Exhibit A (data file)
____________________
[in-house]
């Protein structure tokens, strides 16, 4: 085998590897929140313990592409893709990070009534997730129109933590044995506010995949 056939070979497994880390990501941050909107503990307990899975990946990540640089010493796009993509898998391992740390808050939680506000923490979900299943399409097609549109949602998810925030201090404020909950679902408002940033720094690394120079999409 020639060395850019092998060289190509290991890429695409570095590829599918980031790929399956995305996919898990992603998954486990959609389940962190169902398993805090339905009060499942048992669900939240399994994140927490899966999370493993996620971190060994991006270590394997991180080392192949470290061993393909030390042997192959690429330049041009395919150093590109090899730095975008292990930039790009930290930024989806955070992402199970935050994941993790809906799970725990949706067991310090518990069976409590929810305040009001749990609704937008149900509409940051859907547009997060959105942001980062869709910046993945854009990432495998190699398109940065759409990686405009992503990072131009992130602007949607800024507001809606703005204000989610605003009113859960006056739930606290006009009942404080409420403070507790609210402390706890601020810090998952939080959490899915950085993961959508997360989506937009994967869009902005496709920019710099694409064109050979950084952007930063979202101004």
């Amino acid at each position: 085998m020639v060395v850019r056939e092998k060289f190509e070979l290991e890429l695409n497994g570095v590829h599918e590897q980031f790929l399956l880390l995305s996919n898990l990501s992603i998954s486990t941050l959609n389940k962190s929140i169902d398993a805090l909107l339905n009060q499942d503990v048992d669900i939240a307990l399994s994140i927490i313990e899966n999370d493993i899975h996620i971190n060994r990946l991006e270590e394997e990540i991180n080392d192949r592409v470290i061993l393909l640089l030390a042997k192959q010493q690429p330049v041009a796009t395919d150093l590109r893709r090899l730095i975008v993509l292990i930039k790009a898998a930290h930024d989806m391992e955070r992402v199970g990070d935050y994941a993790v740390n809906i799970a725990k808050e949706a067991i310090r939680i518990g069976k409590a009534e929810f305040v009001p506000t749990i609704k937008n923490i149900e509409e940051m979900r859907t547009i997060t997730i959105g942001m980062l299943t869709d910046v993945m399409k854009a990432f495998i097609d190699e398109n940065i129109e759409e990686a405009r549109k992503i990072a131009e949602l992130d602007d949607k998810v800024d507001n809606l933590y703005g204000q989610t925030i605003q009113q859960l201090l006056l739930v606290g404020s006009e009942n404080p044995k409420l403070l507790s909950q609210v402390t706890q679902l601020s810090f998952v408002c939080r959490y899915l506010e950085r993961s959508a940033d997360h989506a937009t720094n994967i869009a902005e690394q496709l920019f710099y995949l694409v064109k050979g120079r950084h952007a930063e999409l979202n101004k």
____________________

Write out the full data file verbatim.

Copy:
[in-house]
């Protein structure tokens, strides 16, 4: 085998590897929140313990592409893709990070009534997730129109933590044995506010995949 056939070979497994880390990501941050909107503990307990899975990946990540640089010493796009993509898998391992740390808050939680506000923490979900299943399409097609549109949602998810925030201090404020909950679902408002940033720094690394120079999409 020639060395850019092998060289190509290991890429695409570095590829599918980031790929399956995305996919898990992603998954486990959609389940962190169902398993805090339905009060499942048992669900939240399994994140927490899966999370493993996620971190060994991006270590394997991180080392192949470290061993393909030390042997192959690429330049041009395919150093590109090899730095975008292990930039790009930290930024989806955070992402199970935050994941993790809906799970725990949706067991310090518990069976409590929810305040009001749990609704937008149900509409940051859907547009997060959105942001980062869709910046993945854009990432495998190699398109940065759409990686405009992503990072131009992130602007949607800024507001809606703005204000989610605003009113859960006056739930606290006009009942404080409420403070507790609210402390706890601020810090998952939080959490899915950085993961959508997360989506937009994967869009902005496709920019710099694409064109050979950084952007930063979202101004």
């Amino acid at each position: 085998m020639v060395v850019r056939e092998k060289f190509e070979l290991e890429l695409n497994g570095v590829h599918e590897q980031f790929l399956l880390l995305s996919n898990l990501s992603i998954s486990t941050l959609n389940k962190s929140i169902d398993a805090l909107l339905n009060q499942d503990v048992d669900i939240a307990l399994s994140i927490i313990e899966n999370d493993i899975h996620i971190n060994r990946l991006e270590e394997e990540i991180n080392d192949r592409v470290i061993l393909l640089l030390a042997k192959q010493q690429p330049v041009a796009t395919d150093l590109r893709r090899l730095i975008v993509l292990i930039k790009a898998a930290h930024d989806m391992e955070r992402v199970g990070d935050y994941a993790v740390n809906i799970a725990k808050e949706a067991i310090r939680i518990g069976k409590a009534e929810f305040v009001p506000t749990i609704k937008n923490i149900e509409e940051m979900r859907t547009i997060t997730i959105g942001m980062l299943t869709d910046v993945m399409k854009a990432f495998i097609d190699e398109n940065i129109e759409e990686a405009r549109k992503i990072a131009e949602l992130d602007d949607k998810v800024d507001n809606l933590y703005g204000q989610t925030i605003q009113q859960l201090l006056l739930v606290g404020s006009e009942n404080p044995k409420l403070l507790s909950q609210v402390t706890q679902l601020s810090f998952v408002c939080r959490y899915l506010e950085r993961s959508a940033d997360h989506a937009t720094n994967i869009a902005e690394q496709l920019f710099y995949l694409v064109k050979g120079r950084h952007a930063e999409l979202n101004k």